It’s just one quick example of how teachers might incorporate the “three R’s” — reading, writing and arithmetic (with a dose of science) — into a project-based, experiential activity.
“It’s meaningful to them. It’s real. It’s a problem where they need to use skills from different subjects,” Lizotte said, “And they see how what they are learning connects to the real world.”
That’s why she is so passionate about having teachers help children learn through hands-on experience with ideas, materials and each other.
Seated on a tiny chair in her first-grade classroom, Lizotte said she plans to establish professional learning communities of teachers at schools throughout New Hampshire to create project-based/experiential learning opportunities; provide training, resources and support; and develop a statewide website to share lesson plans, link to resources and share experiences in a discussion forum.
As first steps, Lizotte envisions expanding her already-extensive research on experiential learning by visiting and learning from teachers who are using the approach and working with teachers who want to incorporate it in their classrooms by establishing the learning communities in which teachers will determine the agenda.
“This will be ‘What do you want to learn?’” she said. “I’m hoping to identify those needs, then create materials. The teachers will learn together, plan together, monitor student progress together and respond to students in the community.
“I’m hoping to be the link that connects all of those pieces.”
Lizotte’s doctoral program also has focused on giving teachers the knowledge and skills to be change agents in their profession. It’s a challenge she plans to implement through the McAuliffe award.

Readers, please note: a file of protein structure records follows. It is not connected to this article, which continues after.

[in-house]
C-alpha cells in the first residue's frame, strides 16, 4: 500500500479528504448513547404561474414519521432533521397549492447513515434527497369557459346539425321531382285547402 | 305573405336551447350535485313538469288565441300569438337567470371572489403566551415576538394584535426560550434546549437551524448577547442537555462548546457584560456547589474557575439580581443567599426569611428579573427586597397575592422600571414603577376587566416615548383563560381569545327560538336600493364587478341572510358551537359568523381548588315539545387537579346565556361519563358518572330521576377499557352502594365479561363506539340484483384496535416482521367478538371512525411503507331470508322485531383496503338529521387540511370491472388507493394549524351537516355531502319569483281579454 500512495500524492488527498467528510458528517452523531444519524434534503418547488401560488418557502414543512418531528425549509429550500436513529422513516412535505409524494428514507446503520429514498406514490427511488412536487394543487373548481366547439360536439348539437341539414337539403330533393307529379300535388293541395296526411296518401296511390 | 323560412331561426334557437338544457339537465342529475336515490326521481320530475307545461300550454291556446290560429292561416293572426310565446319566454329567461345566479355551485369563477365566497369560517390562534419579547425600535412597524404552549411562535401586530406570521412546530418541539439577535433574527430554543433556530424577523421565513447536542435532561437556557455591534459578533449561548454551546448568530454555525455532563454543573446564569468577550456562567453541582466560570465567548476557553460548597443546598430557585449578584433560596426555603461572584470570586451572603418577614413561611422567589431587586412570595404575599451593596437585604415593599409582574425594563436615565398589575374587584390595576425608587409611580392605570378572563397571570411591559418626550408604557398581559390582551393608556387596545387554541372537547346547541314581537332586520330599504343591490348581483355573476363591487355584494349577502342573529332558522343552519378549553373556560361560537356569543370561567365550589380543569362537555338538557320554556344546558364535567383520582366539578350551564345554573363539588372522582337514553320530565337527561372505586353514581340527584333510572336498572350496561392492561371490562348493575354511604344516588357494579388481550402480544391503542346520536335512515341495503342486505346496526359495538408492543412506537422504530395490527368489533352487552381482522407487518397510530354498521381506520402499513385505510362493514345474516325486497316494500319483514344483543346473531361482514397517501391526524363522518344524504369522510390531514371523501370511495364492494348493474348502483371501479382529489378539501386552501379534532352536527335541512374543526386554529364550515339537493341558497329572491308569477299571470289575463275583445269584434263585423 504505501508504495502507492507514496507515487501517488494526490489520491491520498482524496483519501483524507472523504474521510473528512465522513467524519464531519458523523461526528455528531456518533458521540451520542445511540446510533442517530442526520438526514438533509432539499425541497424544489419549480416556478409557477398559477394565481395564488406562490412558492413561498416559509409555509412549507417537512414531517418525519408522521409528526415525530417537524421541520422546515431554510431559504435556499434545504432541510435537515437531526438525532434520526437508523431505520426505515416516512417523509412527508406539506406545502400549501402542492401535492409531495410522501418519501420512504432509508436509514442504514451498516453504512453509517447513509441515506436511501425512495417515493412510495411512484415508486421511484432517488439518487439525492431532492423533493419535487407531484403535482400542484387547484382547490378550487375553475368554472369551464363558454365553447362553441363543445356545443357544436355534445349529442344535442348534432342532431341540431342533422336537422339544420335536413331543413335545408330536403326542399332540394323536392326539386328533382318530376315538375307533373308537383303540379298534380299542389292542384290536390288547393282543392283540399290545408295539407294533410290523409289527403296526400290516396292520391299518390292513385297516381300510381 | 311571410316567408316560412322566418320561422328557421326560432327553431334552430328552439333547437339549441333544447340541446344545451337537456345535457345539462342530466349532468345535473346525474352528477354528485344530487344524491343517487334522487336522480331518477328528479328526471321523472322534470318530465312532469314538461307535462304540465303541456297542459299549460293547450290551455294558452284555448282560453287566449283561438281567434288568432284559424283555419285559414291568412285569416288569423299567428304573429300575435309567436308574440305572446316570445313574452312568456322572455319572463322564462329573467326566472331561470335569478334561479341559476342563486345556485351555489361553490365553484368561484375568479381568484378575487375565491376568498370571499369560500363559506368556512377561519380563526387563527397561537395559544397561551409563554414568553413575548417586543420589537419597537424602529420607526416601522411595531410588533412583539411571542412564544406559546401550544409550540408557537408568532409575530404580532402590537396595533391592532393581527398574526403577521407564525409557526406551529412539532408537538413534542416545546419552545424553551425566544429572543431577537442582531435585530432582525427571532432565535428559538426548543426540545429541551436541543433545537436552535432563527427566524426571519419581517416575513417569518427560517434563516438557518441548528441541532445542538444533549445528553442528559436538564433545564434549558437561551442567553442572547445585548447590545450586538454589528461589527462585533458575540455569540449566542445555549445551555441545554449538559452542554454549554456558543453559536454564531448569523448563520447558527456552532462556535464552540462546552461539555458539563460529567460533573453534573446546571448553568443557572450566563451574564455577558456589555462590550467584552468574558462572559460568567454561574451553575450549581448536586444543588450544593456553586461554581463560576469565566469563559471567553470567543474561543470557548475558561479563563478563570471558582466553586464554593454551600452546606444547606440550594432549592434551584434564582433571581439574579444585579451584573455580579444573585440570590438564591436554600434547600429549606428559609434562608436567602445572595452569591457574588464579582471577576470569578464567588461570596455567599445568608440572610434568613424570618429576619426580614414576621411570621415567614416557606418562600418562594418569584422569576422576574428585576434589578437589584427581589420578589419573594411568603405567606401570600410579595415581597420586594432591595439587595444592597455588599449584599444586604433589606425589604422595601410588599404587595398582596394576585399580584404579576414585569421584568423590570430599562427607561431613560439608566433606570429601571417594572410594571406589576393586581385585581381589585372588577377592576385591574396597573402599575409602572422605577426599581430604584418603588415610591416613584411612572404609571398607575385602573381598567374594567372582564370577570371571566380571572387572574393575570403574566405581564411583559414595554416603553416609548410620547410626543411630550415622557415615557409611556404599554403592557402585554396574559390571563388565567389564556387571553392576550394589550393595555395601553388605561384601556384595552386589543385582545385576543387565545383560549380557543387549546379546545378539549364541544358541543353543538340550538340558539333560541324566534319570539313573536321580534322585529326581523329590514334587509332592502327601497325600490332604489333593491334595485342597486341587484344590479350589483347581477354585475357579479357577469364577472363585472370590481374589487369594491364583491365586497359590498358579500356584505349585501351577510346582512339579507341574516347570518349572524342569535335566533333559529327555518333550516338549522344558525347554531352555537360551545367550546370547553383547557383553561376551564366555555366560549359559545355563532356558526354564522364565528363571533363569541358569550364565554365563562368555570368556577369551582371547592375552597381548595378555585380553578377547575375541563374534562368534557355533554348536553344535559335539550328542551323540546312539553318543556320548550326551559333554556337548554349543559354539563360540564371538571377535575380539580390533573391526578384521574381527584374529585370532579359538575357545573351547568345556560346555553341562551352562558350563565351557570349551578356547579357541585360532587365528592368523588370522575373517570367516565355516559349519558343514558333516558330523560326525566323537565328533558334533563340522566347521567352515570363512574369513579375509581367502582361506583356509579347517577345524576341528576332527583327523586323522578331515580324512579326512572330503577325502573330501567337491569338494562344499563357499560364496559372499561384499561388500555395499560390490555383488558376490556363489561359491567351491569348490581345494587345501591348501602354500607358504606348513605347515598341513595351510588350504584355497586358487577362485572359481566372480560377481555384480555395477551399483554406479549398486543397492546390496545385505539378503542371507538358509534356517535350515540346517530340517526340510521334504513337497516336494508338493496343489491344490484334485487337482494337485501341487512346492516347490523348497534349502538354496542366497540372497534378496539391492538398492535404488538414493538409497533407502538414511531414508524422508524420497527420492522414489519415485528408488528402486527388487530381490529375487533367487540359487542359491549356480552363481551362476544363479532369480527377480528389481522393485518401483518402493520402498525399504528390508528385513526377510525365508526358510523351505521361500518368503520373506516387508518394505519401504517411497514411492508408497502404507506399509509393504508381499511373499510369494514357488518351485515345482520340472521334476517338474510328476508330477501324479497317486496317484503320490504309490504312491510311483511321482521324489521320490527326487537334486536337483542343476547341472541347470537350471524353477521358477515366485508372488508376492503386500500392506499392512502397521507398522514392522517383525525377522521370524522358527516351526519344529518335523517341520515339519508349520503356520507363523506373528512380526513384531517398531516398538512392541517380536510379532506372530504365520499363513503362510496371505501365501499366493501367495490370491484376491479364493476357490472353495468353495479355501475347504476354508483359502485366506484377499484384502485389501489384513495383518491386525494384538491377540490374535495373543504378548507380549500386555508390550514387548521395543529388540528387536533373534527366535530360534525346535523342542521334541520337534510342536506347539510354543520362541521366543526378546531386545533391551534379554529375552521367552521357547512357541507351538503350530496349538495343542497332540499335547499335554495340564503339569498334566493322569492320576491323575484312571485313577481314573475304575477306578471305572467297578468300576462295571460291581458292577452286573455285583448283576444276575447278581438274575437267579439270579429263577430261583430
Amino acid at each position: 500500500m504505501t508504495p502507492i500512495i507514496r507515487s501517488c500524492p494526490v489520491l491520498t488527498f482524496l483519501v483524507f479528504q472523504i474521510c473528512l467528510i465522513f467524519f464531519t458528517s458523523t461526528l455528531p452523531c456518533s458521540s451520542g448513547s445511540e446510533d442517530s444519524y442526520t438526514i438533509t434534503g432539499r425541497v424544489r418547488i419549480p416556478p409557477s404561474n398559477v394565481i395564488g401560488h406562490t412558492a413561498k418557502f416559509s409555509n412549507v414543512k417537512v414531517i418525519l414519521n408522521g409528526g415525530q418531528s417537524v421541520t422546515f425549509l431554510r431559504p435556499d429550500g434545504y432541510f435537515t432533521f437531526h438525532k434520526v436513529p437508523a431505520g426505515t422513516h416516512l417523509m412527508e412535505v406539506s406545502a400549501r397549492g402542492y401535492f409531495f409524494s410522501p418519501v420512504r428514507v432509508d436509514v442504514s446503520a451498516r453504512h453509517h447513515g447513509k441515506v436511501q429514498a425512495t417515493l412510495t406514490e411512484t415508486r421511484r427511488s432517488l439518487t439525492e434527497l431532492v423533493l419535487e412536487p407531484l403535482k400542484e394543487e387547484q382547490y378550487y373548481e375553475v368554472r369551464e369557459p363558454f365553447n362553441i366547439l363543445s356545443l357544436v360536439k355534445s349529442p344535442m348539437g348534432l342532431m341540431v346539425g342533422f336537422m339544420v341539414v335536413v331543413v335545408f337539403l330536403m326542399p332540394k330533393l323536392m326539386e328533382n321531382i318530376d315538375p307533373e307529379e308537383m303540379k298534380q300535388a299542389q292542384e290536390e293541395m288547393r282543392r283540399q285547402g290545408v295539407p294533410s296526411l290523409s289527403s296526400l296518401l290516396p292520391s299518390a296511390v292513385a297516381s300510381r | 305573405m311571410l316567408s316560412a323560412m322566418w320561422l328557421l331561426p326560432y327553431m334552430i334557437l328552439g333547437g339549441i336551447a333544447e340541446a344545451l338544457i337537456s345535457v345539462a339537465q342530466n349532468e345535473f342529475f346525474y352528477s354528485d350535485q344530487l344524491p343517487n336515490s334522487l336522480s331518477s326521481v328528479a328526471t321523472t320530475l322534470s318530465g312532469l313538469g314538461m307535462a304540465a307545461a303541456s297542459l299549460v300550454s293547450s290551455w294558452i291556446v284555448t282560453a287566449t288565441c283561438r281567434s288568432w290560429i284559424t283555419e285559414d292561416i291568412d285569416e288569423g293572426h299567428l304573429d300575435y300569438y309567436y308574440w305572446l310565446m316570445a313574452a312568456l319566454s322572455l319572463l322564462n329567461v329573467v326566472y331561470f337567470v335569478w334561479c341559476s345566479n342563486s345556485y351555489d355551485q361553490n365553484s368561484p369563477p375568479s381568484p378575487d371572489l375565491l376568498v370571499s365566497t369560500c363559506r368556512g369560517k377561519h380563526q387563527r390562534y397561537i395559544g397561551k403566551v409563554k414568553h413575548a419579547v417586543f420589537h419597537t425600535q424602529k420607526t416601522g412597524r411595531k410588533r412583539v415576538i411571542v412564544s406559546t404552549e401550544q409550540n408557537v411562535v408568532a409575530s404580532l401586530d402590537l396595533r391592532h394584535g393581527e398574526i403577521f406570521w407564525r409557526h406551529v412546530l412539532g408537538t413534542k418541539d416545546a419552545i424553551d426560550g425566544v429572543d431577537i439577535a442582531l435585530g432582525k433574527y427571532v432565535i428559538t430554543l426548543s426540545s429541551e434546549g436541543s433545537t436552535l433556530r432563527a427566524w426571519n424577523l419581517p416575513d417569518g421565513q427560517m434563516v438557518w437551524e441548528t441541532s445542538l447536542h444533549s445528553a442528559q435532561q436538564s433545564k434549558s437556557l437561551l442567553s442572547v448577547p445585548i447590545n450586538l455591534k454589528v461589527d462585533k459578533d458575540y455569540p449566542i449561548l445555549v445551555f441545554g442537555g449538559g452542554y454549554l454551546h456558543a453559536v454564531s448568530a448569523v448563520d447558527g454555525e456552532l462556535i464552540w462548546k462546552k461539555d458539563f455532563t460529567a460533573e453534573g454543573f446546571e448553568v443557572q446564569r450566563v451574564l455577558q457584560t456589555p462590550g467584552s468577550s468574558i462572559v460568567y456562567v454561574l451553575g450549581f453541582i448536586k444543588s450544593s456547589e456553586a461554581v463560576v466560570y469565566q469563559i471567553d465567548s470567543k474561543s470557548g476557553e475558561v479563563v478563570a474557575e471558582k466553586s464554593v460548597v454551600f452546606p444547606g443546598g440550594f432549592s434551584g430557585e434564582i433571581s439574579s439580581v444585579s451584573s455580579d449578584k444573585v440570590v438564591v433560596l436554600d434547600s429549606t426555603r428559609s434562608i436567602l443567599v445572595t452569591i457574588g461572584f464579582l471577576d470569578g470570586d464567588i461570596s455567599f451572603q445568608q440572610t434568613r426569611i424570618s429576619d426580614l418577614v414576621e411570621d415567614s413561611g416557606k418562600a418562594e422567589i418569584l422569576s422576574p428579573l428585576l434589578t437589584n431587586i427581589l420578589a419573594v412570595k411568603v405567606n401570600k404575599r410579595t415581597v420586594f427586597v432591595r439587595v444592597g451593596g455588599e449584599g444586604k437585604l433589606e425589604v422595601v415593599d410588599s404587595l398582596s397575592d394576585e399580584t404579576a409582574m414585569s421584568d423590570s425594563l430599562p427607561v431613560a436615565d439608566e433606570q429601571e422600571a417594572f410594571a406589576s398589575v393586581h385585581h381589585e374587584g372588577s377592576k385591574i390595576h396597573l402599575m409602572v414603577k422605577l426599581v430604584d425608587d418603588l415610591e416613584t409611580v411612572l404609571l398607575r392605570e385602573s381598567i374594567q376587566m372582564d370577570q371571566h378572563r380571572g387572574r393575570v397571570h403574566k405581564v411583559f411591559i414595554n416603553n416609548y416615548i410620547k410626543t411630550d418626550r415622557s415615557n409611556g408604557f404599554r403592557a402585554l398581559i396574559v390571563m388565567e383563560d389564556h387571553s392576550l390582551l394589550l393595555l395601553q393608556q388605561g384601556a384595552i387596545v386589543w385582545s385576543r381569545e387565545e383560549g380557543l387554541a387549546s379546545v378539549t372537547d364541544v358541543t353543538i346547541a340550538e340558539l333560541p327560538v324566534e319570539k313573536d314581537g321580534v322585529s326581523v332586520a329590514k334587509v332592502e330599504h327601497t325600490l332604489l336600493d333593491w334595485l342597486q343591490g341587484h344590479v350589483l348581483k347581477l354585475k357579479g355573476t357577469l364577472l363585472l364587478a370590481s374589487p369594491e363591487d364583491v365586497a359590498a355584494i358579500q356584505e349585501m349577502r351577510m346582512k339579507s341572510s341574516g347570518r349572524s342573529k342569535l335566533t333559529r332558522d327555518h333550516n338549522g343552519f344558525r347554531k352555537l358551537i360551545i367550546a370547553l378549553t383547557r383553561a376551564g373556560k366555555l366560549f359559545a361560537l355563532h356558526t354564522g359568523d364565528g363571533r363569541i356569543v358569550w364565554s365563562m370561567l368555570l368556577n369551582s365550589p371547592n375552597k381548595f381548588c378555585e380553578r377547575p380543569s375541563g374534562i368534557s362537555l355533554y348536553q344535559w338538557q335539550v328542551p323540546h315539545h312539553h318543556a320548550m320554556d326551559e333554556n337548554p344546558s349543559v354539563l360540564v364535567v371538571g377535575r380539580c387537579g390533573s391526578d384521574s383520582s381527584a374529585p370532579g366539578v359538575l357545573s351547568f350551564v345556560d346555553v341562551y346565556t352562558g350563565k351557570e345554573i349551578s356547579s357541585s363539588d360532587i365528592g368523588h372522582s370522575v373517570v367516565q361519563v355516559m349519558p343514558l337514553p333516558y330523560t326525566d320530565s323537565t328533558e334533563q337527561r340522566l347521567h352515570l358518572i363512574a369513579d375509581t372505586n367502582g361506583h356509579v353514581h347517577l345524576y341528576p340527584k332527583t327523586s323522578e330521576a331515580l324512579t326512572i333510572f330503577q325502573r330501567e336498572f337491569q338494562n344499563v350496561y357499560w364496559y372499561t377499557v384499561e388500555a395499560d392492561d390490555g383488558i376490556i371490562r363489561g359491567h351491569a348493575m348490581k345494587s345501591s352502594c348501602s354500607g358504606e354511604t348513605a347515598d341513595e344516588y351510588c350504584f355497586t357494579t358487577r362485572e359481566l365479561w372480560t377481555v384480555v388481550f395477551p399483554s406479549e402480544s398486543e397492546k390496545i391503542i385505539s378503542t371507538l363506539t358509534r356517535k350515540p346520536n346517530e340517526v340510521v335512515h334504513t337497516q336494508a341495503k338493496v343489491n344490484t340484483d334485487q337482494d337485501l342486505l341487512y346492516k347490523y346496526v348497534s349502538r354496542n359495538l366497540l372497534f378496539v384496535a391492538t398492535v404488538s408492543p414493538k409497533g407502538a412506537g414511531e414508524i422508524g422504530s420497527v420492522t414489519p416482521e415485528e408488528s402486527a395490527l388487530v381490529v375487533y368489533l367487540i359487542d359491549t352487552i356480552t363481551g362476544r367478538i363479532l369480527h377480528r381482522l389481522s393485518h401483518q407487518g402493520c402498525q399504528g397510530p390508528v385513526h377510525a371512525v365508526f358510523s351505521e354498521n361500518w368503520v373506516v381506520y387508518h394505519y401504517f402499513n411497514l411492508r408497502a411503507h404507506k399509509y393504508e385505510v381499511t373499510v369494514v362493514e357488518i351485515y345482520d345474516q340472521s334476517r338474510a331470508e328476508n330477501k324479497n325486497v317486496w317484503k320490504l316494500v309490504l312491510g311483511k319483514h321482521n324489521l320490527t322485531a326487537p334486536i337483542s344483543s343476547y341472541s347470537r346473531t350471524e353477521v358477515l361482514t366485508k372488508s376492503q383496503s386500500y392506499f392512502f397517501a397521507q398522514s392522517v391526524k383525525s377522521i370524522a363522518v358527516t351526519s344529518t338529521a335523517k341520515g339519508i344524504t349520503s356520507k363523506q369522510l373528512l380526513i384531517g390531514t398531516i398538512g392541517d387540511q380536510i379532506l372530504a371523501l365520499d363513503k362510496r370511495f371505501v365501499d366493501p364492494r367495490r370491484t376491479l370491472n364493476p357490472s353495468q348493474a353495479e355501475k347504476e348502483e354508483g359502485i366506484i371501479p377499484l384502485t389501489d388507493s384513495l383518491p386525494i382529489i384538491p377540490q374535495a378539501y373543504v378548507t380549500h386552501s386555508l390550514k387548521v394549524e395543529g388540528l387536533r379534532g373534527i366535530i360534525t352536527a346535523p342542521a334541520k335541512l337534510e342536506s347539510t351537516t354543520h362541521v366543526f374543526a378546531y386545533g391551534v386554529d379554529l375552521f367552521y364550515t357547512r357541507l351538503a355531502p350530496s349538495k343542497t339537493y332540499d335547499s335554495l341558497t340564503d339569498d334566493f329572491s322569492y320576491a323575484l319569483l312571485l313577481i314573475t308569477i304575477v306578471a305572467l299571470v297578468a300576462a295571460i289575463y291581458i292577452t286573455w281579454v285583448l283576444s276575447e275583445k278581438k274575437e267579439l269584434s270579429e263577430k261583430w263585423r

“The sabbatical is such an amazing show of respect for my profession because they are saying ‘What you have to say is so important that we are going to give you this year to go do it,’” she said.
The Christa McAuliffe Sabbatical program has been administered by the New Hampshire Charitable Foundation since 1990 with oversight from a steering committee that includes representatives from the governor’s office and the state Board of Education, the New Hampshire Senate president, the New Hampshire House speaker, the presidents of the National Education Association and American Federation of Teachers and a McAuliffe family member.
About the New Hampshire Charitable Foundation
The New Hampshire Charitable Foundation is New Hampshire’s statewide community foundation, founded in 1962 by and for the people of New Hampshire. The Foundation manages a growing collection of 2,000 funds created by generous individuals, families and businesses, and awards more than $40 million in grants and scholarships every year. The Foundation works with generous and visionary citizens to maximize the power of their giving, supports great work happening in our communities and leads and collaborates on high-impact initiatives. For more information, please visit www.nhcf.org or call 603-225-6641.